30 years research + 50 years protection = 300+ wombats
Issued: 7 Sep 2021
Threatened Species Day 2021 is a momentous occasion, highlighted by significant milestones and the major achievement of saving the northern hairy-nosed wombat from the brink of extinction.
The Department of Environment and Science (DES) would like to acknowledge the 50th anniversary of Epping Forest National Park (Scientific), which was gazetted on October 7, 1971.
DES also pays tribute to Dr Alan Horsup and thanks him on his 30 years of research into the northern hairy-nosed wombat and his contribution to their recovery.
Executive Director Wildlife and Threatened Species Kirstin Kenyon said in 1971, the Queensland Government acquired the Epping Forest National Park (Scientific) from neighbouring cattle stations.
“The acquisition of the Epping Forest National Park (Scientific) was to protect the remaining northern hairy-nosed wombat population and conserve its habitat,” Ms Kenyon said.
“Located in the Brigalow Belt North biogeographical region near Clermont, the park was home to the last remaining population of the northern hairy-nosed wombat.
“Surveys in the early eighties estimated there were just 35 wombats remaining in the park, and urgent action was taken to protect them.
“With the support of Glencore, The Wombat Foundation, landowners and volunteers, I’m thrilled that we now have an estimated 315 wombats in the park.
“I’d like to thank Glencore, who have provided more than $4 million in sponsorship over the past ten years, and the Wombat Foundation for their dedication to this species.
“I’d also like to thank the volunteers for their passion and the countless hours they spend helping my department care for country.”
Ms Kenyon said Dr Alan Horsup has spent countless hours in the national park monitoring and caring for the wombats.
“Dr Horsup first started at Epping Forest National Park (Scientific) in 1991, when there was an estimated 65 wombats left,” she said.
“He joined the department specifically to save the species and has dedicated 30 years of his life to the northern hairy-nosed wombat.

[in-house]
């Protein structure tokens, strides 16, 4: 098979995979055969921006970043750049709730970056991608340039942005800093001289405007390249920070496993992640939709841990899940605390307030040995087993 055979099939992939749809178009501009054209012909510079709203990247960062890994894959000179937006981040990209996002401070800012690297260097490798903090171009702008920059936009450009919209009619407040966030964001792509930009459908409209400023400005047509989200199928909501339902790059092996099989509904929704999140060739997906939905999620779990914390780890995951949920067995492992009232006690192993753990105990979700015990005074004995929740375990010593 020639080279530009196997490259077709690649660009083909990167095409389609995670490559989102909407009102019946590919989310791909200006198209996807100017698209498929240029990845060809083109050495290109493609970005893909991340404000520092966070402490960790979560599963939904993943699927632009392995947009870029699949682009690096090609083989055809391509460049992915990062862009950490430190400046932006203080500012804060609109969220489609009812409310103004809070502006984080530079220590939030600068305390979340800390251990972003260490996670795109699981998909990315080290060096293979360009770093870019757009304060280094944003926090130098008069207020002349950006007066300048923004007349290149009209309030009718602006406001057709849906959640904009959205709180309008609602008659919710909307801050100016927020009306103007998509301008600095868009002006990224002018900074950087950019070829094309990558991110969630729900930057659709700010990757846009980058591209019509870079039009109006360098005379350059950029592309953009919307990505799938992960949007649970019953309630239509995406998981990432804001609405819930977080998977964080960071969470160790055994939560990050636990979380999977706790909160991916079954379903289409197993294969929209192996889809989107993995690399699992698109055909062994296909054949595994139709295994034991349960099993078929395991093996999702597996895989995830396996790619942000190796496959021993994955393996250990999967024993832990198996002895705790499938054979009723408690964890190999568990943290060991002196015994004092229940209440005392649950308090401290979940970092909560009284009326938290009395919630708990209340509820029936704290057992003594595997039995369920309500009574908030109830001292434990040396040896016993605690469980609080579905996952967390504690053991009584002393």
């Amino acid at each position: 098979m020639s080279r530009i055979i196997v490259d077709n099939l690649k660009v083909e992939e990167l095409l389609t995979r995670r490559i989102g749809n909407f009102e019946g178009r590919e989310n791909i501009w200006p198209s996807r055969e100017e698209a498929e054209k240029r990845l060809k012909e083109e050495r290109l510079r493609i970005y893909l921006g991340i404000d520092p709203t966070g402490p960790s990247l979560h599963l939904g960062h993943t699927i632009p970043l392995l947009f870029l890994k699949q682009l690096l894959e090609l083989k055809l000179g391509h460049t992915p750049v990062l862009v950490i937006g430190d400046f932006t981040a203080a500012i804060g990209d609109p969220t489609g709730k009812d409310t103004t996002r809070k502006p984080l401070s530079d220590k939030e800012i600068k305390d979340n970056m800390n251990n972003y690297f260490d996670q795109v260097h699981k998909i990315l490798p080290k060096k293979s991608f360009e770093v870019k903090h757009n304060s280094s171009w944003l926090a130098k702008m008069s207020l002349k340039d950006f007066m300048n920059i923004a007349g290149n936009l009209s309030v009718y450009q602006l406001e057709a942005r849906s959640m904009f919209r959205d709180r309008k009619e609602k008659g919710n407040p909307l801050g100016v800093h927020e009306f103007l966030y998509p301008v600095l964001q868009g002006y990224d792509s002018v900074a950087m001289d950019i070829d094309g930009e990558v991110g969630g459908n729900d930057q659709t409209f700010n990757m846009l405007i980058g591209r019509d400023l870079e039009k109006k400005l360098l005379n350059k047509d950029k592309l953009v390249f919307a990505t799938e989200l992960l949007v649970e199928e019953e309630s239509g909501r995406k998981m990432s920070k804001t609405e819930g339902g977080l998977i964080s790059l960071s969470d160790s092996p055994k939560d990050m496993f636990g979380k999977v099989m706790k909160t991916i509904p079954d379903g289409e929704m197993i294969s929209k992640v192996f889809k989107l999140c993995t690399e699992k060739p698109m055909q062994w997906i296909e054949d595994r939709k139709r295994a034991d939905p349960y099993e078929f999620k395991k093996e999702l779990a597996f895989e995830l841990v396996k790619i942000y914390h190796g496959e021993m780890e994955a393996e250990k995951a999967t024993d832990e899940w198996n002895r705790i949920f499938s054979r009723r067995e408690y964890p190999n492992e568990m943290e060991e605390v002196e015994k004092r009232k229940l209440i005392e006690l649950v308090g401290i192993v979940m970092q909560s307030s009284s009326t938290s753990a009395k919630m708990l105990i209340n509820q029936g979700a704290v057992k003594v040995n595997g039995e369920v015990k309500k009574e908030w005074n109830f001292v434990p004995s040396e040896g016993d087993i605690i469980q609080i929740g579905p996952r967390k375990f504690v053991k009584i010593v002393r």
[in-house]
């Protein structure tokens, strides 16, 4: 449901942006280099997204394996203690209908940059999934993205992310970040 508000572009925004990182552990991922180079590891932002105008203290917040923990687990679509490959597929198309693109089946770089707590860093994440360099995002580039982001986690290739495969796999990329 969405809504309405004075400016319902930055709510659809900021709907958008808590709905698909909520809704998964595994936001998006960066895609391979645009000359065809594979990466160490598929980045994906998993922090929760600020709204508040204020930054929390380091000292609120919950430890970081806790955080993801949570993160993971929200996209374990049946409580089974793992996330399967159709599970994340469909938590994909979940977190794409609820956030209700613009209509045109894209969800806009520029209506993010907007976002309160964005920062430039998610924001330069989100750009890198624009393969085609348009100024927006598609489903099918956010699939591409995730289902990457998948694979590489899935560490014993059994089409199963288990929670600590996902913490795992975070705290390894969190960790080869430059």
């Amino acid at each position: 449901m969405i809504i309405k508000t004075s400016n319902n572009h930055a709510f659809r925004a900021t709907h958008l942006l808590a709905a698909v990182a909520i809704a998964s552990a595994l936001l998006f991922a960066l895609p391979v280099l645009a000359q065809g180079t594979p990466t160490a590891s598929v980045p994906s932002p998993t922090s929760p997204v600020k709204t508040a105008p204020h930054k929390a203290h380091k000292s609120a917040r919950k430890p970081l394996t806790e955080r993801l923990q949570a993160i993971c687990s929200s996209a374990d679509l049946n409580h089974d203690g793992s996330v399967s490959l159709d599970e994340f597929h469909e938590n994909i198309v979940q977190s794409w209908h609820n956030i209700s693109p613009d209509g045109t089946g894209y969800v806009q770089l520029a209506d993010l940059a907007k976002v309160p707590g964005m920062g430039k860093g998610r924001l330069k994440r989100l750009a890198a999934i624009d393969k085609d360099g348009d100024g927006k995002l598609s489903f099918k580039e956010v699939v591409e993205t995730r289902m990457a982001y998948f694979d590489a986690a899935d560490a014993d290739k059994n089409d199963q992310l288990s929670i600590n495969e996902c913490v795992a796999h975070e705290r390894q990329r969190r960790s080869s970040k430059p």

“Dr Horsup has been a critical factor in helping to boost their population, and I thank him for his service to the department and to the northern hairy-nosed wombat.”
Dr Horsup said it has been an incredible privilege to work with dedicated partners and be a part of the threatened species program.
“I never get tired of working with these quirky animals and I’m always thrilled when I see a new joey has been born,” Dr Horsup said.
“It has been 30-years of hard work and the Epping State Forest is like a second home, and I’m proud of everything the department and our partners have done to protect the species.”
Ms Kenyon said a second population of the wombats was successfully established at Richard Underwood Nature Refuge to minimise the risk of extinction
“This recovery is one of the great back-from-the-brink stories but more is needed to be done to expand the program and reintroduce the species into new locations,” she said.
“On National Threatened Species Day, we also recognise that there are 1020 species listed as threatened in Queensland, and there are hundreds of people and organisations that help us to avoid the extinction of these precious species.
“To help care for our threatened species, the Queensland Government is providing $1.5 million annually for the SEQ Wildlife Hospital network.
“In 2021-22, we have committed an additional $3.723 million over four years and $930,000 annually for koala conservation in the south-east.”
The Queensland status for the northern hairy-nosed wombat recently changed from Endangered to Critically Endangered so the categories are aligned with international standards. This does not reflect the Queensland Government’s successful conservation efforts.
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